Inclusive Businesses have been part of the ‘development toolkit’ for more than a decade now. The term Inclusive Business (IB) was coined by the World Business Council for Sustainable Development in 2005, which defined IB’s as “a private sector approach to providing goods, services, and livelihoods on a commercially viable basis, either at scale or scalable, to people at the base of the pyramid by making them part of the value chain of companies’ core business as suppliers, distributors, retailers, or customers”.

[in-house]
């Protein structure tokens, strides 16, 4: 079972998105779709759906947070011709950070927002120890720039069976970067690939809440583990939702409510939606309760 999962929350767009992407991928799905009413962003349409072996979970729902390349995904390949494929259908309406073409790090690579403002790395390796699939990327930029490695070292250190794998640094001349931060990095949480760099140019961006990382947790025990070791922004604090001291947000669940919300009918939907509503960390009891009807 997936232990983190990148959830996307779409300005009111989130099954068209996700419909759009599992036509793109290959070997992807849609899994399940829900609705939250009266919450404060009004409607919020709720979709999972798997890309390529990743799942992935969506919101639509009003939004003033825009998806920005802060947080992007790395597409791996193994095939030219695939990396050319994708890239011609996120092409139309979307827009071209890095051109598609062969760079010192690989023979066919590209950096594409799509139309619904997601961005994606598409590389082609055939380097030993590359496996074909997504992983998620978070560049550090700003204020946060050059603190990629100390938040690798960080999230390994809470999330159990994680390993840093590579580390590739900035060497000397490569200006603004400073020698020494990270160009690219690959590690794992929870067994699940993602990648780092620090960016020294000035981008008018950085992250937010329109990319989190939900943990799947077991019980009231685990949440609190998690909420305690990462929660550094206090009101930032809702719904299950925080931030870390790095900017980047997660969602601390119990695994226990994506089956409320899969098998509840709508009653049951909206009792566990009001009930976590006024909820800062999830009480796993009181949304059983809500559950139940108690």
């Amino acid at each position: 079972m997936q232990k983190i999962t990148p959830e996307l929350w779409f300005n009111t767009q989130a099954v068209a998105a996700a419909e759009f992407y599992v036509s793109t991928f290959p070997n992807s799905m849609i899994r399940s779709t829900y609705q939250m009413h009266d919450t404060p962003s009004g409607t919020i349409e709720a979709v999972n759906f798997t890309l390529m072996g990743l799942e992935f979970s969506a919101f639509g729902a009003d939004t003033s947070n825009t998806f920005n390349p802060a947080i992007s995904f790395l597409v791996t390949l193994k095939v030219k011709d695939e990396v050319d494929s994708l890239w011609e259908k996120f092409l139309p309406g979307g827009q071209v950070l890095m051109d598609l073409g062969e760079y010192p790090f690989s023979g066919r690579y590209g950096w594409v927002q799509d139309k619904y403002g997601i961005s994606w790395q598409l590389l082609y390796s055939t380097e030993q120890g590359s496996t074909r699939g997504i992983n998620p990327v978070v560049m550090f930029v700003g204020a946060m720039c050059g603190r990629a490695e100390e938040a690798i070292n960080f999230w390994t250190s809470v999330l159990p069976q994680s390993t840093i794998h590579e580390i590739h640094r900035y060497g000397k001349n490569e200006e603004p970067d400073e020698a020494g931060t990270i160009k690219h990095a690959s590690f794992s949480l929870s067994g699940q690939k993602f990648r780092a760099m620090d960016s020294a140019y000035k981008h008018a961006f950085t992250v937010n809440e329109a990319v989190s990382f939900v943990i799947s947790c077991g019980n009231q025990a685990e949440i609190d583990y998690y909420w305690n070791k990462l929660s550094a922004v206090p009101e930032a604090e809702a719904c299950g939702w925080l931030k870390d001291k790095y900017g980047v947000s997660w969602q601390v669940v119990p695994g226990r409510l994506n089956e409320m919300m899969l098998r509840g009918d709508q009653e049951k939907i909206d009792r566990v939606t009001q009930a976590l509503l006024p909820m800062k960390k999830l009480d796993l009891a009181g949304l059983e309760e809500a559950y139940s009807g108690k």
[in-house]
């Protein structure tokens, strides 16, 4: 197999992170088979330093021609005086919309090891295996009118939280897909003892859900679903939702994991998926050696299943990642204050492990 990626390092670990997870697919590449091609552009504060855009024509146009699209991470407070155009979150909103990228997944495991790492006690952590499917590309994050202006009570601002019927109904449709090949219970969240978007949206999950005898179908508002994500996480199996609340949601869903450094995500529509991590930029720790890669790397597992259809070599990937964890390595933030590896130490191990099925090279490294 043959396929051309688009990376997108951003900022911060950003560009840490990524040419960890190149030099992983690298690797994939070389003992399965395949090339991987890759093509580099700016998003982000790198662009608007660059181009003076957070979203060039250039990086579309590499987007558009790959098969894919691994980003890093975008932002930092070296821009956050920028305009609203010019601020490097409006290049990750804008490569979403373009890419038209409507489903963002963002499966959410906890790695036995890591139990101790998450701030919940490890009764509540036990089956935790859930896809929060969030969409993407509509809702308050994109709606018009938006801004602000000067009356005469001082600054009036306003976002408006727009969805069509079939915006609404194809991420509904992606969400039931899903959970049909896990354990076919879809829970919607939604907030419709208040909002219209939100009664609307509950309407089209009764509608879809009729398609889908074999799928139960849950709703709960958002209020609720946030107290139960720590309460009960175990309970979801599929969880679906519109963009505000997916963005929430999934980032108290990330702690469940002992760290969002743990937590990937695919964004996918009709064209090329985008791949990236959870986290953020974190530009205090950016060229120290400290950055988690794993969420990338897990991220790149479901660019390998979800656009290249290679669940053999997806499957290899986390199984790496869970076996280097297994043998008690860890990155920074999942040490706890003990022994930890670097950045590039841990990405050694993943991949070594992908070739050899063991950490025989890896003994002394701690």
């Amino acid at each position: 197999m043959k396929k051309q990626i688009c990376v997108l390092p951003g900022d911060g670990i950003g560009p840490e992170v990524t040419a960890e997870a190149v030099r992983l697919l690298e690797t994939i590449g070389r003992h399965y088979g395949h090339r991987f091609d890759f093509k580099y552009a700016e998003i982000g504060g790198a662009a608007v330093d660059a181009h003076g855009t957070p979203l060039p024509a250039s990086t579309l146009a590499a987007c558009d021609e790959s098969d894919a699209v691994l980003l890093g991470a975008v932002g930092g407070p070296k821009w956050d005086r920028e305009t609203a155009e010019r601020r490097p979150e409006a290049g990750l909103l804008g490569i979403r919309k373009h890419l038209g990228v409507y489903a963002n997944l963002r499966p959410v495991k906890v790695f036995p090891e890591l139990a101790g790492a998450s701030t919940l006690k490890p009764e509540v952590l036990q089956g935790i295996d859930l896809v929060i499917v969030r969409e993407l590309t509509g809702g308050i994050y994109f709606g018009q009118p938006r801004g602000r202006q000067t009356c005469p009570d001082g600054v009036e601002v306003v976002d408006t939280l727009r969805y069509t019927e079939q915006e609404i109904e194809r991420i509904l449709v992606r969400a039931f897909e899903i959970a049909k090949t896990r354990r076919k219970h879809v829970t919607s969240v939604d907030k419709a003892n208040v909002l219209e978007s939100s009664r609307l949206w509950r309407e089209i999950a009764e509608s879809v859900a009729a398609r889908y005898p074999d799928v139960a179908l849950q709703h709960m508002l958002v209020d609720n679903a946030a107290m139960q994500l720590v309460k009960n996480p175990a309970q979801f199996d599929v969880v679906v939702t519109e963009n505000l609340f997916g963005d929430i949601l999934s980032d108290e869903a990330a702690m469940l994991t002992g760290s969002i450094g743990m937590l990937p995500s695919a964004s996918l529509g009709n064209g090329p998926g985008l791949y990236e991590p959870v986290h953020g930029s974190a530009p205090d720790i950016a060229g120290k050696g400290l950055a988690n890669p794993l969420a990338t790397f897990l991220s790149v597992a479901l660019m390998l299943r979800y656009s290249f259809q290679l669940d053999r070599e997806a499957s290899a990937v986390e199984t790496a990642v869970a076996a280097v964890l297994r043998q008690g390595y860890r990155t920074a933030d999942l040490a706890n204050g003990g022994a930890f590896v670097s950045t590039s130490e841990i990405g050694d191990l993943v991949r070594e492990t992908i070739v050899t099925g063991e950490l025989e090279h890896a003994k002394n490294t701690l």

Doing business sustainably and fairly is becoming commonplace in the board rooms of many organisations. Social enterprises are at the forefront of this development, by developing sustainable business concepts that place the attainment of social impact over maximisation of financial return. At the same time, governments are facing so-called 'wicked problems' that require new ways of solving problems , such as unemployment, poverty and climate change. In order to bring these public and private entities together, the Social Impact Factory was initiated in 2015: a platform aimed at connecting and inspiring organisations to become more socially involved and to accelerate change towards a society where doing business fairly, sustainably and socially inclusive is the standard. Social impact measurement, the Factory feels, is a vital element in this process.